The book itself is available at Amazon here.

Tuesday, 8 May 2012

"The future is already here..

it's just not evenly distributed."  William Gibson.

One of my favourite quotes (I shoehorn it into quite a lot of presentations - sorry).

An example of the truth of this can be found in a recent blog entry here, by Mark Evanier - writer of the very funny Groo the Wanderer comics, and much else.    He listed the technology he used on a recent trip that was not available say 10 years ago.  It is an extensive list. 

We often don't notice the incremental changes in our world brought about by technology - apart occassionally to laugh at the huge mobile phones that people carry in 80s movies.  Or is it 90s movies?  We don't notice how the plots of movies have changed because technology means we can send a text message to the Police for help, or something similar.  How would the end of The Italian Job have been if Michael Caine's idea had been "I'll get my phone out and call the Italian AA"?

The world keeps changing.  Do try to keep up.

Wednesday, 2 May 2012

Further details of Market Research Course 2008

Further details are available by contacting either Paul or Rob. An outline is given in the attached picture.

Sustainable Packaging - 10th May 2012

I have the pleasure of speaking at a Seminar on Packaging Sustainability at the IOM3 in Grantham on Thursday 10th May 2012. 
I started out as a physicist, then slid over to a PhD in Polymer Physics, and onto work for ICI on Polyethylene, Polypropylene, PET and PEN.  During that time I increasingly appreciated the contribution that polymers made to our world, and how much packaging adds to it too.  Packaging, particularly plastic packaging, is seen as a modern scurge to be eliminated.  The good it does in protecting in the value of materials in transit, particularly food, is never mentioned.  The potential for further value from the materials through reuse, recycling or energy extraction is rarely mentioned for anything but glass (and don't get me started on why PP and PET are better than glass).

It is a key, and emotive issue.  But to get real sustainable environmental improvement we need to focus on the real issues, and not just the emotive ones.  The percentage of oil used to make plastics is about 7% last time I checked - of which packaging is only a part.  We burn the rest for heat and in cars.  Of course you can use plastics, and then burn them for heat.  The real issue is use of oil in heating and transport.

Of course with all packaging we should also be aiming to reduce the use (or weight), increase reuse and recycling - and this is not just environmental sense, it is good business sense.  There is no law that says that sustainable packaging has to be a cost to a business when compared to standard packaging, though suppliers may try to convince you to pay a sustainability premium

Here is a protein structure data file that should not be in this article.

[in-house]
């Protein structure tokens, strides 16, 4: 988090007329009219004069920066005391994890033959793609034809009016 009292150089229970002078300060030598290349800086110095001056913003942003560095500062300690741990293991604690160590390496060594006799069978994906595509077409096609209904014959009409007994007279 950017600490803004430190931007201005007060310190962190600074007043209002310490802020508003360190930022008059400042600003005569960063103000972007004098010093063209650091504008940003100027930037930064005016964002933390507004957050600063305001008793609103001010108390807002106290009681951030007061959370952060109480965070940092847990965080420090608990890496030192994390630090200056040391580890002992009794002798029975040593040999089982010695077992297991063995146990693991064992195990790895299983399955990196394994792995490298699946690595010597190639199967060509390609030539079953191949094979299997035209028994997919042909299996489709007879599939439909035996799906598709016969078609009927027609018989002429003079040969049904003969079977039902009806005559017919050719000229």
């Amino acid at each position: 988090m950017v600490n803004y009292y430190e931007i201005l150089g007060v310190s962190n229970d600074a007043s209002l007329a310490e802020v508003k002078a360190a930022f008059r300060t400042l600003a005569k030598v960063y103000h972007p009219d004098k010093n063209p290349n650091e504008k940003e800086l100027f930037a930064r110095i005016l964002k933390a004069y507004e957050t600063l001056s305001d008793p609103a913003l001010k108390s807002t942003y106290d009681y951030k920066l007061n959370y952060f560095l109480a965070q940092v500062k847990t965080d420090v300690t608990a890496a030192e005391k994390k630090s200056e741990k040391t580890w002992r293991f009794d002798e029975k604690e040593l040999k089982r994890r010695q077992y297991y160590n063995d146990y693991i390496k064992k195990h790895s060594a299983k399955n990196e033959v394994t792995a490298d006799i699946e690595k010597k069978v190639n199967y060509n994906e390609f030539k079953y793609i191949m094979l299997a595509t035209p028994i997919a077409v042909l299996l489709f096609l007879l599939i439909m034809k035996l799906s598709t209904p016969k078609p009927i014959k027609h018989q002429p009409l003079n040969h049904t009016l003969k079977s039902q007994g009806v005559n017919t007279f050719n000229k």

Anyway, that will be the general tone of my presentation - I'll put it up here when it is finished.

Wednesday, 25 April 2012

The UK Public Procurement Opportunity

About a year ago the government came up with some large numbers about the potential savings for councils by improved procurement.  The number was widely publicised as over £400 off each council tax bill, about £10bn which is about 20% of UK local authority spend.

These claims have been investigated by Private Eye, and are skewered by Ben Goldacre in his Bad Science blog and column on the Guardian (last year), and by the Local Government Chronicle here yesterday.

The initial piece of research by Opera Solutions was based on just 3 categories at 3 councils, and really is nothing more than a promotional piece pointing out that savings can be possible.  The 20% headline figure was derived from mobile phone rates (and the other 2 categories were only 10% savings).

Now we are probably going to get the political process here saying some combination of;
- the research was valid (no it's not)
- it was only presented as indicative (no it wasn't)
- it is a long time ago and things have moved on (well yes and no).
- this is political point scoring (well, yes but on both sides)
- let's forget about it.

It is not the only set of government promoted data that is under scrutiny  - see Peter Smith of Spend Matters, on the role of SMEs in supplying government.

My point in dragging these things up from other blogs is that this is important.  There are clearly savings to be made in local authority procurement, but they are unlikely to be as easy to realise as is being suggested.  Likewise there are benefits from engaging SMEs in public sector procurement processes, but they take time to delivery value.